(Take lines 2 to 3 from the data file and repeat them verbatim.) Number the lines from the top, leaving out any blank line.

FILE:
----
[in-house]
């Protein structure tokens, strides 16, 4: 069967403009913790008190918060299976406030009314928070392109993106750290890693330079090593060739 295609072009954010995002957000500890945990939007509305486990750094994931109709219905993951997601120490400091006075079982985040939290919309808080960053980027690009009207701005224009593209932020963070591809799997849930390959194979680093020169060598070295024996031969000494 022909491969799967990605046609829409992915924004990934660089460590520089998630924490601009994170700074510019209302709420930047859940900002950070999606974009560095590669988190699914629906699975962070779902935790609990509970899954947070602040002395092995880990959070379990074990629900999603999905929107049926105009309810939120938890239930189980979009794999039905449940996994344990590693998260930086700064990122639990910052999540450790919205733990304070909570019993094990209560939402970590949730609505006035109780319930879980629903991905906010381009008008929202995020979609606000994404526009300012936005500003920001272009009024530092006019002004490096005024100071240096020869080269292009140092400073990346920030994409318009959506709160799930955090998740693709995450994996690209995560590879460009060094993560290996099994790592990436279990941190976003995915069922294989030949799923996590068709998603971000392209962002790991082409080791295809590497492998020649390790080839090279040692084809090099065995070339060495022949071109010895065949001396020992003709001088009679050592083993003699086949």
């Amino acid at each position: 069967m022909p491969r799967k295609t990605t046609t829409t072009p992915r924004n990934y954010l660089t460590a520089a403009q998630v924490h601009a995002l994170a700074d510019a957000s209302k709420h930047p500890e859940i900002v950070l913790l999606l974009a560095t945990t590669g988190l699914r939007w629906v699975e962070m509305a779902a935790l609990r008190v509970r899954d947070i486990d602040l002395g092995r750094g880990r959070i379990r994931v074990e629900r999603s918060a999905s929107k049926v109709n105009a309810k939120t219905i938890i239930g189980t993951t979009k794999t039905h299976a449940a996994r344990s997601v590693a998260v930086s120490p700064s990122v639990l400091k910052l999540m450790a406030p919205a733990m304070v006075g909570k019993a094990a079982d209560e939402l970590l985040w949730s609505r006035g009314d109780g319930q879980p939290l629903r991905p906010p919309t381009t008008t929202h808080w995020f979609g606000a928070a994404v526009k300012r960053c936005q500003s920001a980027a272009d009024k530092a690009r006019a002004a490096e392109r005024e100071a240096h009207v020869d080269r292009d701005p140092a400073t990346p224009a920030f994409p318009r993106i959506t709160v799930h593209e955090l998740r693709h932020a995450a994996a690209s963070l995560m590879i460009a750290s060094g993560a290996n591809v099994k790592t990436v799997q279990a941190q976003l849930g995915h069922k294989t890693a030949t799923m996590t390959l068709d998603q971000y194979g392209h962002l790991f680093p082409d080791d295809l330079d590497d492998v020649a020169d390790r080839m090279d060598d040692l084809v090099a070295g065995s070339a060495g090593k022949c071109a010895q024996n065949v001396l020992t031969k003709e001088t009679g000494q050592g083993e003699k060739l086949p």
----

């Protein structure tokens, strides 16, 4: 069967403009913790008190918060299976406030009314928070392109993106750290890693330079090593060739 295609072009954010995002957000500890945990939007509305486990750094994931109709219905993951997601120490400091006075079982985040939290919309808080960053980027690009009207701005224009593209932020963070591809799997849930390959194979680093020169060598070295024996031969000494 022909491969799967990605046609829409992915924004990934660089460590520089998630924490601009994170700074510019209302709420930047859940900002950070999606974009560095590669988190699914629906699975962070779902935790609990509970899954947070602040002395092995880990959070379990074990629900999603999905929107049926105009309810939120938890239930189980979009794999039905449940996994344990590693998260930086700064990122639990910052999540450790919205733990304070909570019993094990209560939402970590949730609505006035109780319930879980629903991905906010381009008008929202995020979609606000994404526009300012936005500003920001272009009024530092006019002004490096005024100071240096020869080269292009140092400073990346920030994409318009959506709160799930955090998740693709995450994996690209995560590879460009060094993560290996099994790592990436279990941190976003995915069922294989030949799923996590068709998603971000392209962002790991082409080791295809590497492998020649390790080839090279040692084809090099065995070339060495022949071109010895065949001396020992003709001088009679050592083993003699086949």
């Amino acid at each position: 069967m022909p491969r799967k295609t990605t046609t829409t072009p992915r924004n990934y954010l660089t460590a520089a403009q998630v924490h601009a995002l994170a700074d510019a957000s209302k709420h930047p500890e859940i900002v950070l913790l999606l974009a560095t945990t590669g988190l699914r939007w629906v699975e962070m509305a779902a935790l609990r008190v509970r899954d947070i486990d602040l002395g092995r750094g880990r959070i379990r994931v074990e629900r999603s918060a999905s929107k049926v109709n105009a309810k939120t219905i938890i239930g189980t993951t979009k794999t039905h299976a449940a996994r344990s997601v590693a998260v930086s120490p700064s990122v639990l400091k910052l999540m450790a406030p919205a733990m304070v006075g909570k019993a094990a079982d209560e939402l970590l985040w949730s609505r006035g009314d109780g319930q879980p939290l629903r991905p906010p919309t381009t008008t929202h808080w995020f979609g606000a928070a994404v526009k300012r960053c936005q500003s920001a980027a272009d009024k530092a690009r006019a002004a490096e392109r005024e100071a240096h009207v020869d080269r292009d701005p140092a400073t990346p224009a920030f994409p318009r993106i959506t709160v799930h593209e955090l998740r693709h932020a995450a994996a690209s963070l995560m590879i460009a750290s060094g993560a290996n591809v099994k790592t990436v799997q279990a941190q976003l849930g995915h069922k294989t890693a030949t799923m996590t390959l068709d998603q971000y194979g392209h962002l790991f680093p082409d080791d295809l330079d590497d492998v020649a020169d390790r080839m090279d060598d040692l084809v090099a070295g065995s070339a060495g090593k022949c071109a010895q024996n065949v001396l020992t031969k003709e001088t009679g000494q050592g083993e003699k060739l086949p």